Sakoku – When Japan locked its borders for 200 years

Before the early 1600s, many nations were present on the main land of Japan. Traders, missionaries and others from Spain, the Netherlands, Portugal and several other nations were starting to influence Japanese culture. So much in fact, that the ruling upper class became anxious. Tokugawa Iemitsu (1604-1651) was the ruling shogun and eventually banned virtually all foreigners.

In the 1630s he decided to completely shut down the Japanese borders. Since Japan is an island, it was a hard but manageable task. Laws were put in place, which are now referred to as Sakoku. Japans isolation would be extreme: Any Japanese national who went outside of his homeland and returned would be executed. Any foreign national would be prohibited from entering the country. There were only a very few exeptions such as small trading posts in several cities.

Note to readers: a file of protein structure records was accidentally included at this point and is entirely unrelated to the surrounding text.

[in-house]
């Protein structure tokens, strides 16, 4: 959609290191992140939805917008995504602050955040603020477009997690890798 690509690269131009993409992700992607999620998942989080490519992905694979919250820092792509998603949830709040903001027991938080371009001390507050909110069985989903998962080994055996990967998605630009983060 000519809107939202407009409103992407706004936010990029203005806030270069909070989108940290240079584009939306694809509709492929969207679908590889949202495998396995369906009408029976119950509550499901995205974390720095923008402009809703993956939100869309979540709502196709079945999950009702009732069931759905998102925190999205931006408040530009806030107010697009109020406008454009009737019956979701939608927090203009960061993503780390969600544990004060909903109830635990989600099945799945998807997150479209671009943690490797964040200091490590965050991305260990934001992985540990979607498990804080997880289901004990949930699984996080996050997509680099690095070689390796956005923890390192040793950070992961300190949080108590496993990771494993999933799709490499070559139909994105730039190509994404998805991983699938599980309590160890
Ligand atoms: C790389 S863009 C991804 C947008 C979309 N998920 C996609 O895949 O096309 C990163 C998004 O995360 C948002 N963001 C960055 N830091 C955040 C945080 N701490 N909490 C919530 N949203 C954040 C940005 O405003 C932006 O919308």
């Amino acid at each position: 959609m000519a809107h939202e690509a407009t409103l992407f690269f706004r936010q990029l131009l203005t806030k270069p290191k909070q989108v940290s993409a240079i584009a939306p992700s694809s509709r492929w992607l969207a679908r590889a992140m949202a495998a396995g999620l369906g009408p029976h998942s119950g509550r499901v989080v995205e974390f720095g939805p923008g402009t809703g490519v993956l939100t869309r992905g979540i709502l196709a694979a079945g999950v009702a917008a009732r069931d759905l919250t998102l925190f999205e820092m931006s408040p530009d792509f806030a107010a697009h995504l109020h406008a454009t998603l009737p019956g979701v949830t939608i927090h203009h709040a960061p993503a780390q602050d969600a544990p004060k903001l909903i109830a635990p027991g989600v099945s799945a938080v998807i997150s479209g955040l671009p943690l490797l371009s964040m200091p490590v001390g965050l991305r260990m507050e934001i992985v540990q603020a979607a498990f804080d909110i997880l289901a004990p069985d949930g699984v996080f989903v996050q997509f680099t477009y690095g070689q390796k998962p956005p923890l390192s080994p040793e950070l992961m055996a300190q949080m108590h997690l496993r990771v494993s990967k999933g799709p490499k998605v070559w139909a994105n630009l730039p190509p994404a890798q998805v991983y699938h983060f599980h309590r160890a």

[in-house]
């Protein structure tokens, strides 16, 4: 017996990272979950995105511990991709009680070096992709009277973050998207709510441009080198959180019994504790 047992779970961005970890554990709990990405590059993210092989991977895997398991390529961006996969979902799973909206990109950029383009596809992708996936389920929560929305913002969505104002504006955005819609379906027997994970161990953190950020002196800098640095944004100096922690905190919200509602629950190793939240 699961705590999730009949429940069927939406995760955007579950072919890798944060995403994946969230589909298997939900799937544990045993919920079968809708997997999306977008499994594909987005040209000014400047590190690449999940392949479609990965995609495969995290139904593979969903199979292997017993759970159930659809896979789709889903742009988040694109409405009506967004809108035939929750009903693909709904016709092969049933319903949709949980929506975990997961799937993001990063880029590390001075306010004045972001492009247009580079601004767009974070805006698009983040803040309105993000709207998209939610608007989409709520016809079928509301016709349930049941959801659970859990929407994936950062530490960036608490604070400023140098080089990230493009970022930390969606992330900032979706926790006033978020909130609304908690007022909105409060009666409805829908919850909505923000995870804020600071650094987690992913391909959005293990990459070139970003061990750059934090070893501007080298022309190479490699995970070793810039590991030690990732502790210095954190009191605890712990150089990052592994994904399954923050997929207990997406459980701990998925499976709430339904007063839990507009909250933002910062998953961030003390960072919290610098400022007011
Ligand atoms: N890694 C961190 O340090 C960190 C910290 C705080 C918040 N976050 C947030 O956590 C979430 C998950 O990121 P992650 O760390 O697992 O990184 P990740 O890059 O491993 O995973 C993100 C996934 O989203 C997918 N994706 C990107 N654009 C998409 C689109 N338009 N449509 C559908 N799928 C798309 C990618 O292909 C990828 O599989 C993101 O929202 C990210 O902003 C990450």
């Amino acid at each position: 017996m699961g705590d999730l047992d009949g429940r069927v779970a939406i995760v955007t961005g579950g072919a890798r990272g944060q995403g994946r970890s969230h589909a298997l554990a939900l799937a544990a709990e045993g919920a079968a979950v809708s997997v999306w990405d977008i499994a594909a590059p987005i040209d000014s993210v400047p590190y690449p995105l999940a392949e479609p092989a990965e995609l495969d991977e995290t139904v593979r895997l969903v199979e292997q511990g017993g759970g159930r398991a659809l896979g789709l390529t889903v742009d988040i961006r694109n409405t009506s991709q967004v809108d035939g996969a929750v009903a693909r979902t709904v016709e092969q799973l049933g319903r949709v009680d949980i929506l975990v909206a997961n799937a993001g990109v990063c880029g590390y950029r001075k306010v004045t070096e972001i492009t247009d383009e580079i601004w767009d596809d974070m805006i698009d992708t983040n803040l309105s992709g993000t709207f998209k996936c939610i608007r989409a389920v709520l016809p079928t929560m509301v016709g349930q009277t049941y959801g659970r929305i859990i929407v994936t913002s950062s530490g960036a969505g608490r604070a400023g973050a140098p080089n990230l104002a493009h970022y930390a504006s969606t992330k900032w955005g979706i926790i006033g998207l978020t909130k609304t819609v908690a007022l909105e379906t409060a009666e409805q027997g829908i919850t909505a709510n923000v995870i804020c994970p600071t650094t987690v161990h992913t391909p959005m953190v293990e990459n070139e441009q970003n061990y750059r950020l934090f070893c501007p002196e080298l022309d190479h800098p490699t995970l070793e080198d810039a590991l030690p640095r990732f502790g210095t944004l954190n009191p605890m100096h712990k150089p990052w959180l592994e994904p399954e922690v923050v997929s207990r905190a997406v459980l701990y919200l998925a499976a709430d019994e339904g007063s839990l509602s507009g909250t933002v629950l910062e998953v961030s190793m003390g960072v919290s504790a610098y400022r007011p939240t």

Sakoku was in place for over 200 years until American Navy commodore Matthew Perry (1794-1858) started a series of events that would lead to the opening of Japans borders.


We are not responsible for the contents of external links. Full disclaimer can be found here.

Information sources:


Image Sources:

By Σ64 (Own work) [GFDL ( or CC-BY-SA-3.0 (], via Wikimedia Commons